Geoffrey Lumsden, a leading member of the Salisbury company, had written a farce Caught Napping, which we had performed and had then been bought by the West End producer Peter Bridge. Those who played the major parts were replaced of course by London names, but one or two of us were retained in the minor roles.
My part was that of a bookie's runner called Talky, precisely because he did not talk, he conversed in tick-tack signals. We came off after a few weeks having lost the battle with what was believed to be the hottest summer on record (1959), and I took the first job I was offered, which was to go to Northampton to play the Japanese Prisoner in The Long and the Short and the Tall. My character saw no point in speaking to his captors in Japanese; and so remained silent; and at a subsequent interview with a casting director I had to admit that it was some months now since audiences had actually heard me open my mouth.
Just occasionally Mr Priestley's byways will lead you to an adventure which, afterwards, you hope may be recognised as the nadir of your professional experience. We took The Long and the Short and the Tall for an extra week to Wellingborough, to the Palace Theatre, hardly ever used at the time except occasionally as a cinema. It was filthy dirty, and three distinct images remain clear in my mind: an ice-cream seller beginning loudly to advertise her wares just before the end of the first act; a small rat - or large mouse - trudging disconsolately over my dead body as I lay on the stage after being shot; and on the door of the ladies' dressing room - as an all-male cast we used both rooms - a message in lipstick declaring I'VE SUGARRED IT FOR ELVIS. I'm afraid I don't quite know what that means.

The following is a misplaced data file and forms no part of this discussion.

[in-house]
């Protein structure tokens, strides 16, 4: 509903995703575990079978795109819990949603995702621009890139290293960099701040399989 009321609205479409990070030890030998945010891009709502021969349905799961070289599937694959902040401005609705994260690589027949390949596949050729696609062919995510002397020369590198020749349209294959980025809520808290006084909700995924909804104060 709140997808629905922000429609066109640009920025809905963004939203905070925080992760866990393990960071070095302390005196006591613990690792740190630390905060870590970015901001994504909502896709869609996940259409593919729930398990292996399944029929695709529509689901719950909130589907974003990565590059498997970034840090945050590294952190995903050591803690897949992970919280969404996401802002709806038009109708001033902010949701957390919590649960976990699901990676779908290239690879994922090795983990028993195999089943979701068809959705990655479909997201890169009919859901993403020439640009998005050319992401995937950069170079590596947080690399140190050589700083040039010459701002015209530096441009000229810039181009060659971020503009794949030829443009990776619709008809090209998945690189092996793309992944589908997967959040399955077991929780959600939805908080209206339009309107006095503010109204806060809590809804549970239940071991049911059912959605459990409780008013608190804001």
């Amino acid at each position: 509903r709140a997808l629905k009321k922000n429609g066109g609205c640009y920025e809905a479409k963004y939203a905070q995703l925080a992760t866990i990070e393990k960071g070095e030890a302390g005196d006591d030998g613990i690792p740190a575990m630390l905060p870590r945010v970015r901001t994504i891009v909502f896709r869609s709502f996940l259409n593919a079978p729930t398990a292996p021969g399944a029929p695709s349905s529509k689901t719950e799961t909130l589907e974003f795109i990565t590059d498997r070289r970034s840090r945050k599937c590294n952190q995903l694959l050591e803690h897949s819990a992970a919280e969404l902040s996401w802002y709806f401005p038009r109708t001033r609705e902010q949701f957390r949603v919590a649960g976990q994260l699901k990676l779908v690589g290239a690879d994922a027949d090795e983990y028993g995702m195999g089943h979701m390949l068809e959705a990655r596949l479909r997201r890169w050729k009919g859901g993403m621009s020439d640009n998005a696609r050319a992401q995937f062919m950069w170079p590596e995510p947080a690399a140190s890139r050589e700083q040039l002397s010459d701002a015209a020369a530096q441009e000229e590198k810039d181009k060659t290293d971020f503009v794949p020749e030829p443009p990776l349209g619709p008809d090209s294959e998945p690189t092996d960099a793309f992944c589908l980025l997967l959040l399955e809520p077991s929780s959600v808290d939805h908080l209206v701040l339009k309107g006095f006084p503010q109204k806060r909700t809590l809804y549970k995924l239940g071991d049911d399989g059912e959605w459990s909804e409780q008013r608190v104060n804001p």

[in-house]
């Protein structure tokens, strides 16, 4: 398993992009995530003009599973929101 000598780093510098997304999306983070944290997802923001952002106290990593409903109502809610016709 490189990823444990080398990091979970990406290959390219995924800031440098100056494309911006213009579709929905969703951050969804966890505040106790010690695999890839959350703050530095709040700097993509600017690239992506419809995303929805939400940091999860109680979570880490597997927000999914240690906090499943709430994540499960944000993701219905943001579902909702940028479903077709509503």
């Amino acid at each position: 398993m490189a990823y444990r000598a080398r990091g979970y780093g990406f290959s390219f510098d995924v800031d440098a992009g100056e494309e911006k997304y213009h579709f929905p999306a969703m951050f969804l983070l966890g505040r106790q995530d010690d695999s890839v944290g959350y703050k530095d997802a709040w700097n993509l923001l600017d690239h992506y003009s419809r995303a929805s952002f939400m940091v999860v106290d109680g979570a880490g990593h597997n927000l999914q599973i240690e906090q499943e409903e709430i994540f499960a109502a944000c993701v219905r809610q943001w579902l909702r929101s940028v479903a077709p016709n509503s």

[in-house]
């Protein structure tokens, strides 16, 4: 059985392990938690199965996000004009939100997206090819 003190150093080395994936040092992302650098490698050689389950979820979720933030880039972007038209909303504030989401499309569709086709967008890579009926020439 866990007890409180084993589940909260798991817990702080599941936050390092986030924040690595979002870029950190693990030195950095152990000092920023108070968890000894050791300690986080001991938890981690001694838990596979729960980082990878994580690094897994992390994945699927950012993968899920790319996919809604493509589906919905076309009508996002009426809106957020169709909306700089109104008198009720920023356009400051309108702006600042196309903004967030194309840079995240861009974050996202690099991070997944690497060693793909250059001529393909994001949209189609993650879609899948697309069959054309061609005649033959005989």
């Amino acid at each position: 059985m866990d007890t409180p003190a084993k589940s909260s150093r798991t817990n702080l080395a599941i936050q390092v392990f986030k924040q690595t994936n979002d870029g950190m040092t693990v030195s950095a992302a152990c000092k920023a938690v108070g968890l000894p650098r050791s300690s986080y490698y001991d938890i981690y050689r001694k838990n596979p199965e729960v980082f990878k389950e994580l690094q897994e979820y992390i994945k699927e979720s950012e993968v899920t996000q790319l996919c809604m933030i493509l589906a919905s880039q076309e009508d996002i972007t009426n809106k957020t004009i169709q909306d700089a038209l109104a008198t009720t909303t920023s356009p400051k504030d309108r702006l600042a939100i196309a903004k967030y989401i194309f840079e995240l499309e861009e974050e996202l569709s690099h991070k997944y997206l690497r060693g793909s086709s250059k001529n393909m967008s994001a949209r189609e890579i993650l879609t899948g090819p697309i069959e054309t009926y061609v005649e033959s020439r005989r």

Then I heard myself agreeing to go on a twenty-six-week tour of another farce Simple Spymen. which had just finished a five-year run at Brian Rix's Whitehall Theatre. Charles Cameron, who had been playing the part of the elderly Army Intelligence Officer, Colonel Gray-Balding, had finally decided to retire after twenty-two years' continuous service at the Whitehall, in which time he had performed a total of just five parts. I was his replacement for the tour. Colonel Gray-Balding. I was twenty-seven, and cheap.
Not many people today would be asked, even by Bill Kenwright, to go on a twenty-six week tour of a straight play, but for me touring has always seemed vitally important: there is an enormous, enthusiastic, critical audience right across the UK, and in too many official quarters it is assumed that those audiences, if they want a cultural treat, will happily get in their cars and drive a hundred and fifty miles to the metropolis. This is outrageous, and completely unacceptable.
So I was happy to embark on this marathon. And, lo and behold, my unfashionable path did indeed lead to adventure. We were playing a week at the New Theatre, Oxford (now the Apollo), and round the corner at the Playhouse was a young actress whom I had met briefly in London. Her name was Prunella Scales.
It was jolly good boating weather, and the rest is history.